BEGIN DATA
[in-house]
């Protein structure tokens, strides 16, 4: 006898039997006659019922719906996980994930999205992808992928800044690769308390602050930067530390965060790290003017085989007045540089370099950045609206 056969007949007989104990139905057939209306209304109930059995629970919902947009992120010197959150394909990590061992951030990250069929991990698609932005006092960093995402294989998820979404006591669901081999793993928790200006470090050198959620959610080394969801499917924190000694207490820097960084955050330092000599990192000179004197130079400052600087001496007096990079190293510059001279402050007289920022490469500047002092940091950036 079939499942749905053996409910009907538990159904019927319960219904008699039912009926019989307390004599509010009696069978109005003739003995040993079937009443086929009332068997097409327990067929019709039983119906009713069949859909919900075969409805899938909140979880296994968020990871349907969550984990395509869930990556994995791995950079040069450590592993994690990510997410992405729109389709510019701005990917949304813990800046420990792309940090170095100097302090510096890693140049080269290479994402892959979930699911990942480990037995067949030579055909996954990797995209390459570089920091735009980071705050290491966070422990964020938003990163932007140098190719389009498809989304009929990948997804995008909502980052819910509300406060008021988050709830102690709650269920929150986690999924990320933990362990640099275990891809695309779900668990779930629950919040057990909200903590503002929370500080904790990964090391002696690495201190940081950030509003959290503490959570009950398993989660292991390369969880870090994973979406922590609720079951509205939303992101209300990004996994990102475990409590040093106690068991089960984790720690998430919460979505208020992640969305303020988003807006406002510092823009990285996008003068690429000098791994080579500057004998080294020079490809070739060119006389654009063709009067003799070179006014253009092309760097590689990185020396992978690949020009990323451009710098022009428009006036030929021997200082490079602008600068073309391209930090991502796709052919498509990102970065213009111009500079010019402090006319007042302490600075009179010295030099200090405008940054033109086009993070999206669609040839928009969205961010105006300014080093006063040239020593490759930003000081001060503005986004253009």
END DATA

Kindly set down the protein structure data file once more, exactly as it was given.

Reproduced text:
[in-house]
């Protein structure tokens, strides 16, 4: 006898039997006659019922719906996980994930999205992808992928800044690769308390602050930067530390965060790290003017085989007045540089370099950045609206 056969007949007989104990139905057939209306209304109930059995629970919902947009992120010197959150394909990590061992951030990250069929991990698609932005006092960093995402294989998820979404006591669901081999793993928790200006470090050198959620959610080394969801499917924190000694207490820097960084955050330092000599990192000179004197130079400052600087001496007096990079190293510059001279402050007289920022490469500047002092940091950036 079939499942749905053996409910009907538990159904019927319960219904008699039912009926019989307390004599509010009696069978109005003739003995040993079937009443086929009332068997097409327990067929019709039983119906009713069949859909919900075969409805899938909140979880296994968020990871349907969550984990395509869930990556994995791995950079040069450590592993994690990510997410992405729109389709510019701005990917949304813990800046420990792309940090170095100097302090510096890693140049080269290479994402892959979930699911990942480990037995067949030579055909996954990797995209390459570089920091735009980071705050290491966070422990964020938003990163932007140098190719389009498809989304009929990948997804995008909502980052819910509300406060008021988050709830102690709650269920929150986690999924990320933990362990640099275990891809695309779900668990779930629950919040057990909200903590503002929370500080904790990964090391002696690495201190940081950030509003959290503490959570009950398993989660292991390369969880870090994973979406922590609720079951509205939303992101209300990004996994990102475990409590040093106690068991089960984790720690998430919460979505208020992640969305303020988003807006406002510092823009990285996008003068690429000098791994080579500057004998080294020079490809070739060119006389654009063709009067003799070179006014253009092309760097590689990185020396992978690949020009990323451009710098022009428009006036030929021997200082490079602008600068073309391209930090991502796709052919498509990102970065213009111009500079010019402090006319007042302490600075009179010295030099200090405008940054033109086009993070999206669609040839928009969205961010105006300014080093006063040239020593490759930003000081001060503005986004253009």